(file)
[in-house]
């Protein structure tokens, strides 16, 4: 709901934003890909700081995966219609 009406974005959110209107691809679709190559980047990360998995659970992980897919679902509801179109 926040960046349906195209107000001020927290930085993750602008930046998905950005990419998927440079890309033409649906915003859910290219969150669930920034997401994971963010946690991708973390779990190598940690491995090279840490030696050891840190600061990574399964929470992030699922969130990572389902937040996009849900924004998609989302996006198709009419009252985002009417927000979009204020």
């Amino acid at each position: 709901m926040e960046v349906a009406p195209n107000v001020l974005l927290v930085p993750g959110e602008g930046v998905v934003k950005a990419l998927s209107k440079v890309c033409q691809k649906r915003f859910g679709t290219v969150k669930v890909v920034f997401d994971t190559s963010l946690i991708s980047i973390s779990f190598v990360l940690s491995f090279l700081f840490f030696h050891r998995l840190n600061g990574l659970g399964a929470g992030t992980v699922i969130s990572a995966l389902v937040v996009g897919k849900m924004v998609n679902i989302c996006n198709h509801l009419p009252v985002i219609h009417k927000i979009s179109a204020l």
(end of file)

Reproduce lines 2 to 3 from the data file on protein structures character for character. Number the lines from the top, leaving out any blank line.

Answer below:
């Protein structure tokens, strides 16, 4: 709901934003890909700081995966219609 009406974005959110209107691809679709190559980047990360998995659970992980897919679902509801179109 926040960046349906195209107000001020927290930085993750602008930046998905950005990419998927440079890309033409649906915003859910290219969150669930920034997401994971963010946690991708973390779990190598940690491995090279840490030696050891840190600061990574399964929470992030699922969130990572389902937040996009849900924004998609989302996006198709009419009252985002009417927000979009204020």
């Amino acid at each position: 709901m926040e960046v349906a009406p195209n107000v001020l974005l927290v930085p993750g959110e602008g930046v998905v934003k950005a990419l998927s209107k440079v890309c033409q691809k649906r915003f859910g679709t290219v969150k669930v890909v920034f997401d994971t190559s963010l946690i991708s980047i973390s779990f190598v990360l940690s491995f090279l700081f840490f030696h050891r998995l840190n600061g990574l659970g399964a929470g992030t992980v699922i969130s990572a995966l389902v937040v996009g897919k849900m924004v998609n679902i989302c996006n198709h509801l009419p009252v985002i219609h009417k927000i979009s179109a204020l």